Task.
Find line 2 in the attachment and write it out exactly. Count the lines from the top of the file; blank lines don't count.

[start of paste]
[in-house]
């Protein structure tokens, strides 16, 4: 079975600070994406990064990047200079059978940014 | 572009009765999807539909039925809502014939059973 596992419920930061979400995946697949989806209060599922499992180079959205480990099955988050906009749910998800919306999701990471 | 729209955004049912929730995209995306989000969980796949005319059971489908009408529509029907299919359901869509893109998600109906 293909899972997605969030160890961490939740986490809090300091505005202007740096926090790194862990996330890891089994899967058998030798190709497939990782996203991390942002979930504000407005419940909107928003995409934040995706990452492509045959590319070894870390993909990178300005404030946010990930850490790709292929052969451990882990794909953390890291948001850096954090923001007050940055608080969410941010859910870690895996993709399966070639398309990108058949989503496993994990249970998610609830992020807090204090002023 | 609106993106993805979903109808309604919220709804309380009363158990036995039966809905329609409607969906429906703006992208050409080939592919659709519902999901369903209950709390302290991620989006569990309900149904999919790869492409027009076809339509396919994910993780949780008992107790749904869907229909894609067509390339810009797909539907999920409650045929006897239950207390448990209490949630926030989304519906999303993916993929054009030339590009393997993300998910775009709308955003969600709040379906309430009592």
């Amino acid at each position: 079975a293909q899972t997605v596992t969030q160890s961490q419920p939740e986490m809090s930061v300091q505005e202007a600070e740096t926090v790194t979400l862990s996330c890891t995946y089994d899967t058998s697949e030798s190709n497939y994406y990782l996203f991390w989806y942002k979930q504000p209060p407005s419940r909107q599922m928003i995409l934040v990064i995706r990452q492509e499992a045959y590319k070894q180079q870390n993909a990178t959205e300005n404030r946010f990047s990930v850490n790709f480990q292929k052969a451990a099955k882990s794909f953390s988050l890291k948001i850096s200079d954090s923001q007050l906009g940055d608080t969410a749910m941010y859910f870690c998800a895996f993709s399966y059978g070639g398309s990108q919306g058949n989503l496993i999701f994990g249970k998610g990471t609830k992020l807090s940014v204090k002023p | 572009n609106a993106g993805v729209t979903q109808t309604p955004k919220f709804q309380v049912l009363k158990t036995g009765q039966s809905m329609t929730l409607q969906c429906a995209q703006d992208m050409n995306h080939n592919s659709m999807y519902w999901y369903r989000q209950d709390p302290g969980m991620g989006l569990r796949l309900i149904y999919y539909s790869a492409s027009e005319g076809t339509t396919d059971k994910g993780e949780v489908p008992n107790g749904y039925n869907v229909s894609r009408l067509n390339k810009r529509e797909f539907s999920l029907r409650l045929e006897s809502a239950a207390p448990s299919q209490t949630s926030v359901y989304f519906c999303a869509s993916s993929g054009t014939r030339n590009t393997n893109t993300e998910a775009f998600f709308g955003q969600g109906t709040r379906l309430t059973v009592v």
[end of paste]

């Protein structure tokens, strides 16, 4: 079975600070994406990064990047200079059978940014 | 572009009765999807539909039925809502014939059973 596992419920930061979400995946697949989806209060599922499992180079959205480990099955988050906009749910998800919306999701990471 | 729209955004049912929730995209995306989000969980796949005319059971489908009408529509029907299919359901869509893109998600109906 293909899972997605969030160890961490939740986490809090300091505005202007740096926090790194862990996330890891089994899967058998030798190709497939990782996203991390942002979930504000407005419940909107928003995409934040995706990452492509045959590319070894870390993909990178300005404030946010990930850490790709292929052969451990882990794909953390890291948001850096954090923001007050940055608080969410941010859910870690895996993709399966070639398309990108058949989503496993994990249970998610609830992020807090204090002023 | 609106993106993805979903109808309604919220709804309380009363158990036995039966809905329609409607969906429906703006992208050409080939592919659709519902999901369903209950709390302290991620989006569990309900149904999919790869492409027009076809339509396919994910993780949780008992107790749904869907229909894609067509390339810009797909539907999920409650045929006897239950207390448990209490949630926030989304519906999303993916993929054009030339590009393997993300998910775009709308955003969600709040379906309430009592």